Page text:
I could see an Ikigai navigator working with individuals to help the person explore the 4 basic aspect as it relates to the individual. Some of this navigation would necessitate some metacognition, self assessment, career exploration, and even community awareness explorations to assess local or state needs. As students gain success in identifying the 4 basic elements, the second level would be to learn more about the intersections between each pair of basic aspects. What I am unsure about is the little triangular intersections that each have text pulled out of the graphic. I see those little triangles as part of a self diagnostic in a way. Many adults can easily associate with some of the feelings presented in each of those triangles. Individuals can feel very successful but they lack a sense of "completeness" and those little triangles can help identify missing pieces. 

As I have explored the pathways materials available and the workshops I have attended, I have always had some nagging feeling that something was missing. I do believe that the "feeling of emptiness" accurately describes many that have entered the workforce. We don't teach people how to find passions or missions in life and that makes happiness in any new work environment a bit of a crap shoot. I see many of our young 20s students becoming weary from so many "dead" jobs. These are jobs in which the individual does not feel valued, does not feel they are making a difference in their own life or in the lives of others, the job has no enjoyable aspects at all, and very often the job does not appear to have any end goals that the individual gets excited about. The job is simply taken as a means of survival so often, individuals are loosing the ability to even comprehend that passion or a sense of mission could possibly factor into the employment aspect of their life. We spend so much time getting the person into the workplaces that have the best data concerning "success" and yet so little effort into discovering who the individual really is in terms of loves and how those loves can be merged with skills and community needs.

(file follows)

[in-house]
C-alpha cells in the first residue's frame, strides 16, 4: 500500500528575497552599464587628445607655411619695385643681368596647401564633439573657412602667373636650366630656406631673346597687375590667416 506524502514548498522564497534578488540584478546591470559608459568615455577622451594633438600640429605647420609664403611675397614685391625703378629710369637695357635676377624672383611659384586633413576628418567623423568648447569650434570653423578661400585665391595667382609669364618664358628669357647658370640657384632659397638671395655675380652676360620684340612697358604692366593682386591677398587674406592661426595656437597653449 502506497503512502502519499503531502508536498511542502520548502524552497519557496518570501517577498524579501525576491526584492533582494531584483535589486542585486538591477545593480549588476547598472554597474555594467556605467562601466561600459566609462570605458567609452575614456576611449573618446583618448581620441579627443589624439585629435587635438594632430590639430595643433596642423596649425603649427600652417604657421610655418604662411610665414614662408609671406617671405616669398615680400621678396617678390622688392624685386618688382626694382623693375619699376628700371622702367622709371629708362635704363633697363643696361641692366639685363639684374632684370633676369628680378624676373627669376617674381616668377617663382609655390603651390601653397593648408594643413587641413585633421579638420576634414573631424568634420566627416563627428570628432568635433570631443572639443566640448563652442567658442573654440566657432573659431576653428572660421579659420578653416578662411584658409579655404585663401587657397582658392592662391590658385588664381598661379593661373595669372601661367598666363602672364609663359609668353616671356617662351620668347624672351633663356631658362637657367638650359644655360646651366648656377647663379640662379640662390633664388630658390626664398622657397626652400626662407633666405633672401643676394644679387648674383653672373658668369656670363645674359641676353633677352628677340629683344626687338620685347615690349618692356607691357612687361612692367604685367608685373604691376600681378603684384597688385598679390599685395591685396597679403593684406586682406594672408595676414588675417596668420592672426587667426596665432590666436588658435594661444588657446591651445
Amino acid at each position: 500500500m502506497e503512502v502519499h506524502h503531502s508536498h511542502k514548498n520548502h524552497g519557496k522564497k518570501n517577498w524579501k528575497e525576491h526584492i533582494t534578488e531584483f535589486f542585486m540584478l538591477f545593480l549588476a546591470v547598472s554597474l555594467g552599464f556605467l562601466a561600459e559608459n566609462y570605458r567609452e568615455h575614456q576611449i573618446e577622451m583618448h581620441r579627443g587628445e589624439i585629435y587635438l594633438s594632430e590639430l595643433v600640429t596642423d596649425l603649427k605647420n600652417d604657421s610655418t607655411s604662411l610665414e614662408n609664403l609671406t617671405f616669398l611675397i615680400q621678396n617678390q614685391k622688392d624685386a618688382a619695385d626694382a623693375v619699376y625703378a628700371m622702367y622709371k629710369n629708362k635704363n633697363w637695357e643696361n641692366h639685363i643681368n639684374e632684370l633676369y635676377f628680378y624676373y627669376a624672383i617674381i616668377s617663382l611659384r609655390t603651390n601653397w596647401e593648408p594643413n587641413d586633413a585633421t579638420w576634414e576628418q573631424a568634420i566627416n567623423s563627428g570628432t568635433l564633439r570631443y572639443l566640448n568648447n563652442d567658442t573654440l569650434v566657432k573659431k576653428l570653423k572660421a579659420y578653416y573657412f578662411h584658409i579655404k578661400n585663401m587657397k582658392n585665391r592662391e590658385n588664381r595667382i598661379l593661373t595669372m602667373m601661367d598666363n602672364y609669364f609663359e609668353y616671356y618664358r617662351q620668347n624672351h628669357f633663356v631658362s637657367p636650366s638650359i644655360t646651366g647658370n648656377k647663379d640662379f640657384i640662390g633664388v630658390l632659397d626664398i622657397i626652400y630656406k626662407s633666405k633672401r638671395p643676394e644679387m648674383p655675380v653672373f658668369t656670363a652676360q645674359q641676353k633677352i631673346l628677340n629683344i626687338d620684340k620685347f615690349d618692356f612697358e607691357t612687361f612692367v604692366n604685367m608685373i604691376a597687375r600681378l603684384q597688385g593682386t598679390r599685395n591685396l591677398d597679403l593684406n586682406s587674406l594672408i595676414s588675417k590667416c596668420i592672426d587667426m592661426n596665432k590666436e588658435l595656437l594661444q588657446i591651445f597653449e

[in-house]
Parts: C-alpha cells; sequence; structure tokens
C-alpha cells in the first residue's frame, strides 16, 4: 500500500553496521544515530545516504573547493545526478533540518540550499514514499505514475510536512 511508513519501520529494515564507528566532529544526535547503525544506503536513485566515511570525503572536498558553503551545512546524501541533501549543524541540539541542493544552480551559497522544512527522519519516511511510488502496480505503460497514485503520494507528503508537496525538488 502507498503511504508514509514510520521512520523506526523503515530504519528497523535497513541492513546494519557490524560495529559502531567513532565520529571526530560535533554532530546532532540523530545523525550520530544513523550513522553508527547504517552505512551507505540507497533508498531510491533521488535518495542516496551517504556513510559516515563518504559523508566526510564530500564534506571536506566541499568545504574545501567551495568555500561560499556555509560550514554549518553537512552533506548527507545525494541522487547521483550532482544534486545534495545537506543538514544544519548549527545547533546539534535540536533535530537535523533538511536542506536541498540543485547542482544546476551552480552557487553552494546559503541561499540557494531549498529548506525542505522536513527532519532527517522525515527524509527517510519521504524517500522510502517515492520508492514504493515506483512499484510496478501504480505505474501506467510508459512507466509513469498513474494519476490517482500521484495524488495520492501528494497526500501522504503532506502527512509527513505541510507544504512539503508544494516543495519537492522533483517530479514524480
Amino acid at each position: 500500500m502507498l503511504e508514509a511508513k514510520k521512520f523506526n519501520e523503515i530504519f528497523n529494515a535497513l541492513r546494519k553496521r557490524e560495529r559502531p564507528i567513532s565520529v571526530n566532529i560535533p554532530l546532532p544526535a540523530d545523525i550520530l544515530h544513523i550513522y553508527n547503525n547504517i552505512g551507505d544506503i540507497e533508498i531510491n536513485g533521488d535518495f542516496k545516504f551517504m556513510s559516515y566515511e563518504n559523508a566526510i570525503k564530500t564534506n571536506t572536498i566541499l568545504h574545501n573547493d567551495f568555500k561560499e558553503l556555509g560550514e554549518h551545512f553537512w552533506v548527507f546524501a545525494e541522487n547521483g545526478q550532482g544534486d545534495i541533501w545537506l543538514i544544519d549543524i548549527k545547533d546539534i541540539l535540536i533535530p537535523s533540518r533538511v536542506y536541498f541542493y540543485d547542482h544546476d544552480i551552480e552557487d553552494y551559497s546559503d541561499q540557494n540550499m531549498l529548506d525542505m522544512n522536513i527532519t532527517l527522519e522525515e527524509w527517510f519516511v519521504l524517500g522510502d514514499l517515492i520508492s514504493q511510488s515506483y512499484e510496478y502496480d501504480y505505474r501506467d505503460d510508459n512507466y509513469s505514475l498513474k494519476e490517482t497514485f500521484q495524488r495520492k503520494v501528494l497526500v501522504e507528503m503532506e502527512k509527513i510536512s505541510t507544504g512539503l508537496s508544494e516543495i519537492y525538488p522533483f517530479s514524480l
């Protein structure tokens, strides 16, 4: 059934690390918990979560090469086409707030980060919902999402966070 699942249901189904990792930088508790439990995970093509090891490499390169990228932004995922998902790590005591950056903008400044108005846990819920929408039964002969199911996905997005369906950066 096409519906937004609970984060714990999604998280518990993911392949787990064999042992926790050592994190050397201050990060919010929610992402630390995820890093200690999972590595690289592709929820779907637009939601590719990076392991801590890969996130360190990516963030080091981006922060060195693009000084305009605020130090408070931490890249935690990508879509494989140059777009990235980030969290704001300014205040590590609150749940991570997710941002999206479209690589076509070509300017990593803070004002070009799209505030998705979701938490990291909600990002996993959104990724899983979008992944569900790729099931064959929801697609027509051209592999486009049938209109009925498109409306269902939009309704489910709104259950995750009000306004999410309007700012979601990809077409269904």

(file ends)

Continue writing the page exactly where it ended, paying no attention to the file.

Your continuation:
I have asked a few adult learners "What do you love?" or "What do you love to do?" since I first posted my link a couple of days ago. I am consistently getting shrugs, and very little self realization. Survival has taken center stage and discovering who we are has taken a back seat for many. I feel we need to help learners make time for learning about themselves more.